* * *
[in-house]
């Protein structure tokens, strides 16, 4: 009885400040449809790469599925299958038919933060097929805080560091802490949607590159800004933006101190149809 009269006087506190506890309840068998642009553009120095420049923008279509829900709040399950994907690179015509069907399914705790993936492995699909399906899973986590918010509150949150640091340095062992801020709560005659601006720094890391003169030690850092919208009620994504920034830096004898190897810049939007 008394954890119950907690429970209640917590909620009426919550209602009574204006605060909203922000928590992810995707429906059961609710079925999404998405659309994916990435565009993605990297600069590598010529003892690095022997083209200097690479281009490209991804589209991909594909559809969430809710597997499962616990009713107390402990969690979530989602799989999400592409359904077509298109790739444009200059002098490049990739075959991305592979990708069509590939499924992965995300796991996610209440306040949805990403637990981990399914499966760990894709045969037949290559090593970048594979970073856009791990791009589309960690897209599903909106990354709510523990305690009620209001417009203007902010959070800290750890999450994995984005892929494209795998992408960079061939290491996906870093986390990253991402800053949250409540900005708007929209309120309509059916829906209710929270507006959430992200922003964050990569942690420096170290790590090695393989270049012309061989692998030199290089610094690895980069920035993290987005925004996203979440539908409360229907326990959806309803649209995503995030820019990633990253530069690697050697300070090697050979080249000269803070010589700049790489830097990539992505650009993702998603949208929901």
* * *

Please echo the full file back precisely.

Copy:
[in-house]
């Protein structure tokens, strides 16, 4: 009885400040449809790469599925299958038919933060097929805080560091802490949607590159800004933006101190149809 009269006087506190506890309840068998642009553009120095420049923008279509829900709040399950994907690179015509069907399914705790993936492995699909399906899973986590918010509150949150640091340095062992801020709560005659601006720094890391003169030690850092919208009620994504920034830096004898190897810049939007 008394954890119950907690429970209640917590909620009426919550209602009574204006605060909203922000928590992810995707429906059961609710079925999404998405659309994916990435565009993605990297600069590598010529003892690095022997083209200097690479281009490209991804589209991909594909559809969430809710597997499962616990009713107390402990969690979530989602799989999400592409359904077509298109790739444009200059002098490049990739075959991305592979990708069509590939499924992965995300796991996610209440306040949805990403637990981990399914499966760990894709045969037949290559090593970048594979970073856009791990791009589309960690897209599903909106990354709510523990305690009620209001417009203007902010959070800290750890999450994995984005892929494209795998992408960079061939290491996906870093986390990253991402800053949250409540900005708007929209309120309509059916829906209710929270507006959430992200922003964050990569942690420096170290790590090695393989270049012309061989692998030199290089610094690895980069920035993290987005925004996203979440539908409360229907326990959806309803649209995503995030820019990633990253530069690697050697300070090697050979080249000269803070010589700049790489830097990539992505650009993702998603949208929901």